servo2ishigh =true;
        servo2starttime = timer0;
    }




}


Okay so it only shows 2 servo's and misses a lot such as timer rollover, how to actually control timers etc, but it does give an example of how to control 2 or even more servos without having to wait for one of them to complete its high cycle. As usual there is more than one way to do this, the above is just an example of one of them.





Offline Ro-Bot-X

  • Contest Winner
  • Supreme Robot
  • ****
  • Posts: 1,431
  • Helpful? 25
  • Store: RoBotXDesigns.ca
Re: HEXAPOD builders need Atmega128
« Reply #6 on: November 25, 2008, 08:50:59 PM »
I have seen some code that works like this:

start the main loop
  sort the pulses for all servos so they are in ascending order and store them in an array
  turn all of them ON
  start a timer
  start a For loop
     check the timer until it equals the value of the first array element (servo pulse)
     turn OFF that servo
  next array element (exit the loop when all servos are OFF)
  check the timer until it equals 20ms
go back to main loop

During the last check for timer to get to 20ms, you can do other things, like check sensors, get serial commands and so on. You will have about 18ms untill you need to go back to the main loop, so if you need to read a Sharp IR sensor, set a counter and read the sensor every other run through the loop. This ensures the sensor has enough time to do another measurement. Some sensors work faster than others, for instance, the Ping sensor you can read every run through the loop and it will eat just a few ms for reading it.

« Last Edit: November 25, 2008, 08:52:24 PM by Ro-Bot-X »
Check out the uBotino robot controller!

Offline boo

  • Beginner
  • *
  • Posts: 3
  • Helpful? 0
Re: HEXAPOD builders need Atmega128
« Reply #7 on: November 26, 2008, 05:15:28 PM »
I think I got it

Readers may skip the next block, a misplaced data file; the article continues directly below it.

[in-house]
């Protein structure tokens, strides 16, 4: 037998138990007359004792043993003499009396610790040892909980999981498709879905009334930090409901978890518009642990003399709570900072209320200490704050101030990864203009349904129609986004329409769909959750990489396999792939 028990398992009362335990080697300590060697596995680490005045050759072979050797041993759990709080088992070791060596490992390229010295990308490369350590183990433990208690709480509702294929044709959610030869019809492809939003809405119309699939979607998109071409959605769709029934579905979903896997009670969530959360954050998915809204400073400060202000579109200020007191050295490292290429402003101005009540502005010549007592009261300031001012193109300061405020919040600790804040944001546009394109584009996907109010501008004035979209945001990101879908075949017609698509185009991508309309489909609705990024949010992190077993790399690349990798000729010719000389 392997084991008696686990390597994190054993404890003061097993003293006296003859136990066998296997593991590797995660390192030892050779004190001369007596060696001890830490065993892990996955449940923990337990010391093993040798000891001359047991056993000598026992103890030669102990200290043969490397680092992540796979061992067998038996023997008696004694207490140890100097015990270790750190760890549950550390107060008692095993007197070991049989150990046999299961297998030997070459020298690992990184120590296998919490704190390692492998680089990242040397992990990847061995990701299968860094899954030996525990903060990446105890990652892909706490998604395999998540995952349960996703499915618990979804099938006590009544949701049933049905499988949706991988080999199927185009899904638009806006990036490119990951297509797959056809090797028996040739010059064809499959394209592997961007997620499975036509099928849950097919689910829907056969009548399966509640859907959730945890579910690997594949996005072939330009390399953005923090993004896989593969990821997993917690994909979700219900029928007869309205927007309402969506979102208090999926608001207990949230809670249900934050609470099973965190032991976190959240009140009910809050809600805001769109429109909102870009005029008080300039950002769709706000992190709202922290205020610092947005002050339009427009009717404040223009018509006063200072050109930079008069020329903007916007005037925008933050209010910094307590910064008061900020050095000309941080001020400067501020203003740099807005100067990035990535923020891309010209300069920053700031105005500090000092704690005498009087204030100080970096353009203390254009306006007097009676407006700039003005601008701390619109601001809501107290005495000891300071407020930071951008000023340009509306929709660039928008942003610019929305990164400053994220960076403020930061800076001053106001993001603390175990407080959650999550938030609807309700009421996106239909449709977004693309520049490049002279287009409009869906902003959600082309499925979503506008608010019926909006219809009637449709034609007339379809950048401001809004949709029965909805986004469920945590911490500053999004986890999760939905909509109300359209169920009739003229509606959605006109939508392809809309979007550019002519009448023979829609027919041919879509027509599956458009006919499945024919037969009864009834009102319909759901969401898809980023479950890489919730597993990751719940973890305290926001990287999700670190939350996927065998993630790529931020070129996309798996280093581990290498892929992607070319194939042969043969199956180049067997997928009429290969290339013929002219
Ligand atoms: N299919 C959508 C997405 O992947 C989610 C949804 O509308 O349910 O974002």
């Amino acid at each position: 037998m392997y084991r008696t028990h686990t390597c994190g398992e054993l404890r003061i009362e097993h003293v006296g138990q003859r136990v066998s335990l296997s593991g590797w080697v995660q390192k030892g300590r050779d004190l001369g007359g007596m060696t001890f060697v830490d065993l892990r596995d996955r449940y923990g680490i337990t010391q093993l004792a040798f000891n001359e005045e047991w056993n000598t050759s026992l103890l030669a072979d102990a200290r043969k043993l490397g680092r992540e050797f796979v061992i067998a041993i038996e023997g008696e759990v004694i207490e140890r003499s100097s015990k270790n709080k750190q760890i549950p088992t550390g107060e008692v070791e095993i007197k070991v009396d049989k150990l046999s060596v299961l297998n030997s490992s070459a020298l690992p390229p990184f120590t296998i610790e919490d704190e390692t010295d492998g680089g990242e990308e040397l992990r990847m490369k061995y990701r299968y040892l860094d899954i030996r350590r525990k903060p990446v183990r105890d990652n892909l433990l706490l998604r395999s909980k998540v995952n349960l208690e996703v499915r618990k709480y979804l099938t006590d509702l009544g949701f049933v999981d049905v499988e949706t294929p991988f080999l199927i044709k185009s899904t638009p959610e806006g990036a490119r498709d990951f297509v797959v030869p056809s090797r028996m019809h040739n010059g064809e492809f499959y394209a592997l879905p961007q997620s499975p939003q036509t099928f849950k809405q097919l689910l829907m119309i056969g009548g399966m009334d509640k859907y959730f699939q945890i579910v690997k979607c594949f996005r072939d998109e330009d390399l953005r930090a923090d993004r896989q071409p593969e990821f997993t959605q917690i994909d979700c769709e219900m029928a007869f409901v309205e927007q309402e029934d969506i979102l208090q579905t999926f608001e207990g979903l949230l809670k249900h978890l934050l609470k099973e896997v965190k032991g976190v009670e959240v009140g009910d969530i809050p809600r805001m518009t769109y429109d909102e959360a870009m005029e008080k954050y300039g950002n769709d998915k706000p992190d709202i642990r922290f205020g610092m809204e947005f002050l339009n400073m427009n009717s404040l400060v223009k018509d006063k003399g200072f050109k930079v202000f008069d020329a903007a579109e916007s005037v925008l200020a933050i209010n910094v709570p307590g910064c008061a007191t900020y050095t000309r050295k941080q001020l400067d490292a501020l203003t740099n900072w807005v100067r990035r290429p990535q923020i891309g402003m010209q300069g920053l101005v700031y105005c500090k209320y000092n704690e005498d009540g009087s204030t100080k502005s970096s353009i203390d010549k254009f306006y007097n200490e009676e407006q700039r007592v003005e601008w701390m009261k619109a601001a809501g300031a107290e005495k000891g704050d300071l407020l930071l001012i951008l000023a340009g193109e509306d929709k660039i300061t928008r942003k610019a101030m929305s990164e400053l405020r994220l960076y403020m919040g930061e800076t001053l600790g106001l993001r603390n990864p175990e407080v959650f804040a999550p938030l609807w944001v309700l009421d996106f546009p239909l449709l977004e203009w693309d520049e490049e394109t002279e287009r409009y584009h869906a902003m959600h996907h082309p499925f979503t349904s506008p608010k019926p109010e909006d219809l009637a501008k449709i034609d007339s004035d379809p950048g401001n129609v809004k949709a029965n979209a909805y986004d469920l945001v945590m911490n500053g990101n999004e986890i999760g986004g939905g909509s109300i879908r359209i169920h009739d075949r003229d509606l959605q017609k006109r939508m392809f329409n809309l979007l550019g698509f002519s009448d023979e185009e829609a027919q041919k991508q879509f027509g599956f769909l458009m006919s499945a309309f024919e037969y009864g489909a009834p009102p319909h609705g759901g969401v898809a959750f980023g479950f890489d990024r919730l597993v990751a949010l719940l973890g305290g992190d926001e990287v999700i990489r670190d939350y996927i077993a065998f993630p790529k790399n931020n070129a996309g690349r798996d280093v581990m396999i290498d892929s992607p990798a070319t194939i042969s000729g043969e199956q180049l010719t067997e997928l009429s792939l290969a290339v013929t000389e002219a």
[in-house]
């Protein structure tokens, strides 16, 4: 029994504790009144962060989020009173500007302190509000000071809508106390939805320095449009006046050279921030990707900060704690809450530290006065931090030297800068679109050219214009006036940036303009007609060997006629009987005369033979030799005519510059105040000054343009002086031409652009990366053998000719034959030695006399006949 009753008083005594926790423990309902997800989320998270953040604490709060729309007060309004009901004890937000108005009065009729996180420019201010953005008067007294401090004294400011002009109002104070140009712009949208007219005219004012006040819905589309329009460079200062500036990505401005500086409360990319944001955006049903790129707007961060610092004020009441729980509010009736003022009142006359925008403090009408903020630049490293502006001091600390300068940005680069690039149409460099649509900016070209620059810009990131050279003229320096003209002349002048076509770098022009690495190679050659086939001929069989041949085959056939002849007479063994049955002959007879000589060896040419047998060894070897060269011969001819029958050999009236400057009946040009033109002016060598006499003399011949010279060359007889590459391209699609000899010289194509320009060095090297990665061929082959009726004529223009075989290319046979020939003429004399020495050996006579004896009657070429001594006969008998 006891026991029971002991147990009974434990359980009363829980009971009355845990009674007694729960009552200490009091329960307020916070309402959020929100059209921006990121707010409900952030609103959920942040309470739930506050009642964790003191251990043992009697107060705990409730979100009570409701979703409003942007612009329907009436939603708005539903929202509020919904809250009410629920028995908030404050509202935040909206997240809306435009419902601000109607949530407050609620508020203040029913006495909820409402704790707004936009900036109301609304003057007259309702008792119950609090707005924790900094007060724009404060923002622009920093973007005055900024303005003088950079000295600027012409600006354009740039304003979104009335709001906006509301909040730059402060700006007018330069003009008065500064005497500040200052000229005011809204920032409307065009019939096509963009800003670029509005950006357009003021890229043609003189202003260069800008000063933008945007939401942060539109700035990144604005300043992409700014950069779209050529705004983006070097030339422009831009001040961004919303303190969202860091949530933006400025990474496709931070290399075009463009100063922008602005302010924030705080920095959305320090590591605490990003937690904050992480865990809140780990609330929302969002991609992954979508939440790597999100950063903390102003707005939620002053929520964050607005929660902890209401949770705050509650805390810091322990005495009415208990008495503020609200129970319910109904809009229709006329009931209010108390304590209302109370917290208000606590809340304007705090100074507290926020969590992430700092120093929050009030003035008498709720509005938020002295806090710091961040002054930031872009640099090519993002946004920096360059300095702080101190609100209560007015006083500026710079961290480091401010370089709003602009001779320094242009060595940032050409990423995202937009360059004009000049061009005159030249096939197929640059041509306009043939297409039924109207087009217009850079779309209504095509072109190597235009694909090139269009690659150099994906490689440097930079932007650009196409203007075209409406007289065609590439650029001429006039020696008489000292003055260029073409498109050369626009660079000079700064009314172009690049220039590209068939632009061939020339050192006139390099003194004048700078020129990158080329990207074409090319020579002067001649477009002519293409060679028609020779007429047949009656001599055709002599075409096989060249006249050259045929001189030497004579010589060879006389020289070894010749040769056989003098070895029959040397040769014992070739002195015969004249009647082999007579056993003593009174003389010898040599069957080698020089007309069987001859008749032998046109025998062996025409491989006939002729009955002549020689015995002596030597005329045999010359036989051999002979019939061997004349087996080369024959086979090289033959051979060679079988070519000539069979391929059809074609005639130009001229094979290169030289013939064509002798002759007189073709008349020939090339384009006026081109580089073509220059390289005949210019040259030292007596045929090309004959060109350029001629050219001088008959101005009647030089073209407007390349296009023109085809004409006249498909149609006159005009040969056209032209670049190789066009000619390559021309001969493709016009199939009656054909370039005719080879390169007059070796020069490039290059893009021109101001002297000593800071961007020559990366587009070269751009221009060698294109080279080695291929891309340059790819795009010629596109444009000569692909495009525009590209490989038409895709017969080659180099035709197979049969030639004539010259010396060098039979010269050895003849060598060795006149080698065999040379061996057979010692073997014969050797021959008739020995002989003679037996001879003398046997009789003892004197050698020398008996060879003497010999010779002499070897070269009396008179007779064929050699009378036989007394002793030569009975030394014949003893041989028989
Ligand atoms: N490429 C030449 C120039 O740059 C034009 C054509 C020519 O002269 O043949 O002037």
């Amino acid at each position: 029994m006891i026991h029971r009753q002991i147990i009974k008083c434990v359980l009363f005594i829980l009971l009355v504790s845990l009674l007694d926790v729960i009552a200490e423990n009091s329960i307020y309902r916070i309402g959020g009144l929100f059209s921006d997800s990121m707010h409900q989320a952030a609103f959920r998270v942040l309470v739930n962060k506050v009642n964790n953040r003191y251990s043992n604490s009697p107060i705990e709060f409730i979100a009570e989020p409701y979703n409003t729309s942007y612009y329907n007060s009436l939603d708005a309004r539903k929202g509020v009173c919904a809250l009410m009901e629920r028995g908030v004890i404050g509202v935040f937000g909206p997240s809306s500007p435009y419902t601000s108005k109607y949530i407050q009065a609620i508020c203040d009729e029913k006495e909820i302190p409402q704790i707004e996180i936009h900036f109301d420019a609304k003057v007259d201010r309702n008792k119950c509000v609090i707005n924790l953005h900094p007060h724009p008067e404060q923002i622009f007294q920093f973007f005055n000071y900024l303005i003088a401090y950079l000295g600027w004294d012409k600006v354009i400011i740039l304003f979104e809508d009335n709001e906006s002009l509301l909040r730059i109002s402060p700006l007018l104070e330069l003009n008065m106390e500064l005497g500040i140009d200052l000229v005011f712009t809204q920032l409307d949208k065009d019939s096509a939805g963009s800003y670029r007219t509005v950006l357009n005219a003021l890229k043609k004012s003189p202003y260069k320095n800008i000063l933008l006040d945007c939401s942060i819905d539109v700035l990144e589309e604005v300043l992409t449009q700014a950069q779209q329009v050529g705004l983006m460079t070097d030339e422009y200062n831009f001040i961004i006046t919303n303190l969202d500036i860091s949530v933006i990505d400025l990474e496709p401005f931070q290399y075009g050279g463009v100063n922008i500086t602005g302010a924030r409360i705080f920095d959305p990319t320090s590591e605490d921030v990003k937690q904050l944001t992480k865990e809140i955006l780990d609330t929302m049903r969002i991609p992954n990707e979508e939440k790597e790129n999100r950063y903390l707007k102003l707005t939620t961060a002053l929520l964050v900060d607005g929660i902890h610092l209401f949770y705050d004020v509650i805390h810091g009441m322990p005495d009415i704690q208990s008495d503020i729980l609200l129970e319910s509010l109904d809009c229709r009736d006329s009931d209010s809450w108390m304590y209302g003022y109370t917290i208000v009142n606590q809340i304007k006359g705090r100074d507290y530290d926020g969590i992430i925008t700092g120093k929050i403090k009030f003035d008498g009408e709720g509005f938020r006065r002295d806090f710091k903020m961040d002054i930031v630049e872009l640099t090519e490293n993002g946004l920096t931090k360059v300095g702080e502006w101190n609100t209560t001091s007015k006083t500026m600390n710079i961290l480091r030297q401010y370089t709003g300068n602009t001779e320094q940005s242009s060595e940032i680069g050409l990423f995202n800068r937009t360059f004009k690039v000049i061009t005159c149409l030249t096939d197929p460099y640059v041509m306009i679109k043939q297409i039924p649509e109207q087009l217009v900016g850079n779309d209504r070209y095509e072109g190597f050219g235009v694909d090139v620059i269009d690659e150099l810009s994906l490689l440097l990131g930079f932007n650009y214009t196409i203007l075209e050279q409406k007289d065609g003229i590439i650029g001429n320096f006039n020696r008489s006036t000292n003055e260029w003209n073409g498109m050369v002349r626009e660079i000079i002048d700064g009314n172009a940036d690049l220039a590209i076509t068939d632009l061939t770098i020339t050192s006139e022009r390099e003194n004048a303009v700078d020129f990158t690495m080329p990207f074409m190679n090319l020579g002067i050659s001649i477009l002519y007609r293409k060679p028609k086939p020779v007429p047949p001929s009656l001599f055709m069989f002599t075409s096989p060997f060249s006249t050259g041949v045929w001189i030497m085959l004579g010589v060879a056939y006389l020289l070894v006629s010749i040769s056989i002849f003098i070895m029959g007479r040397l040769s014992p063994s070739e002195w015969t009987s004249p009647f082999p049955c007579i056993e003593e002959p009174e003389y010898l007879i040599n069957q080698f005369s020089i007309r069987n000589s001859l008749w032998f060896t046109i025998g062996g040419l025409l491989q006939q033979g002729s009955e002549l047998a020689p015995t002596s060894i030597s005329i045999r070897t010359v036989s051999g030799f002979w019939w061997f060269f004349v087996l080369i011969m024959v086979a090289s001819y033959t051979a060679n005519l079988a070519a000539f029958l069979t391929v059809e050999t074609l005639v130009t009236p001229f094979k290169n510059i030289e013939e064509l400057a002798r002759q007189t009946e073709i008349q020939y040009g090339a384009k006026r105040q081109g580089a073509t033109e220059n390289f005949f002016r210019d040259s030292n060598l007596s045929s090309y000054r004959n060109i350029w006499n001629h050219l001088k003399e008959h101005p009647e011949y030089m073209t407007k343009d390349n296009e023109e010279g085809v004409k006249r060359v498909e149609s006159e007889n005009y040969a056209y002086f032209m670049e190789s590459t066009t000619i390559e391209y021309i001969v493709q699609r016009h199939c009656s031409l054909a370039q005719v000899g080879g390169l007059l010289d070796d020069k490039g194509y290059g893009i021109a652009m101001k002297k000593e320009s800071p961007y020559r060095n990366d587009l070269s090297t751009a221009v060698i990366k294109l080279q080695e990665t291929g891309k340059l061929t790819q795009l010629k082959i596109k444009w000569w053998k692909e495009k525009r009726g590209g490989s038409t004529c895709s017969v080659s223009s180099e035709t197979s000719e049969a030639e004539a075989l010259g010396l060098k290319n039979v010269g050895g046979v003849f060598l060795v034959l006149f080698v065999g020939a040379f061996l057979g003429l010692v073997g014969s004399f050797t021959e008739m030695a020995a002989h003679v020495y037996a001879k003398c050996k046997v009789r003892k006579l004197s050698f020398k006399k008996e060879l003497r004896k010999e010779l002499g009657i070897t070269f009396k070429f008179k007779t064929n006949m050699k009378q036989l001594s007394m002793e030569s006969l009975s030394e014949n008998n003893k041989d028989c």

hope I manage to code it right

thx for the help guys
u've been great ^^

Offline Webbot

  • Expert Roboticist
  • Supreme Robot
  • *****
  • Posts: 2,132
  • Helpful? 108
Re: HEXAPOD builders need Atmega128
« Reply #8 on: November 26, 2008, 10:05:24 PM »
Thats why pwm isnt recommended, you control the high pulse to set the servo's position (between 1 - 2 ms), but the low pulse becomes exactly the same length of the high pulse. The low pulse should be around 10ms - 20ms.
As you can see even at the 2ms high pulse extreme, the standard pwm square wave would produce also a 2ms low. This is 8ms shorter than what it should be. You are not giving the servo a chance to do its before you send the next high pulse resulting in erratic behaviour and juddery movements.

@paulstreats - This is true for a 50% duty cycle - but the whole point of PWM is that you can change the duty cycle - ie the total of 'off + on' stays the same but you can change how long the output is 'on' from 0% to 100% of the total time. So for a servo the total 'off+on' time can be say 20ms and you can adjust the 'on' time from anywhere between 0ms and 20ms (although obviously 1ms to 2ms is the useful range). So if you hardware has 6 PWM channels then you can control 6 servos purely by changing the value in the 6 PWM OCR registers - everything else is done by the hardware.